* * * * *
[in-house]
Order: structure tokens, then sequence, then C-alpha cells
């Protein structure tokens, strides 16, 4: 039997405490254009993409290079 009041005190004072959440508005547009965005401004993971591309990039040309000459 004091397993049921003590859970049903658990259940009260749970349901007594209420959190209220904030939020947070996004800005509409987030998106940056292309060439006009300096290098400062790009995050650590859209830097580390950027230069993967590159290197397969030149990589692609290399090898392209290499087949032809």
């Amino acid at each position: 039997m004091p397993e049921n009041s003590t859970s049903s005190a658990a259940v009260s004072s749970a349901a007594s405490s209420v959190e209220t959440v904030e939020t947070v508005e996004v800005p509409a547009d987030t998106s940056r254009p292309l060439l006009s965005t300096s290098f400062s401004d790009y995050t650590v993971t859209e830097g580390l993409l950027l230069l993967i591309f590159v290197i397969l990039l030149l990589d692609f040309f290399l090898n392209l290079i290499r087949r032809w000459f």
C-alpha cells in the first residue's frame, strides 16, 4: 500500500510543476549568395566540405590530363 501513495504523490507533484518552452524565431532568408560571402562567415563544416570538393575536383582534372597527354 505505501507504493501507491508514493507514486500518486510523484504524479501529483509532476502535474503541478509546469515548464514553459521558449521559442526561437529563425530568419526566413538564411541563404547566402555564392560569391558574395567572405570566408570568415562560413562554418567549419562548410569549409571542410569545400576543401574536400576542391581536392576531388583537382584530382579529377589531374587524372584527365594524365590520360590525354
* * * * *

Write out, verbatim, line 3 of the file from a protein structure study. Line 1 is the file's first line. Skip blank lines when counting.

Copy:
């Protein structure tokens, strides 16, 4: 039997405490254009993409290079 009041005190004072959440508005547009965005401004993971591309990039040309000459 004091397993049921003590859970049903658990259940009260749970349901007594209420959190209220904030939020947070996004800005509409987030998106940056292309060439006009300096290098400062790009995050650590859209830097580390950027230069993967590159290197397969030149990589692609290399090898392209290499087949032809």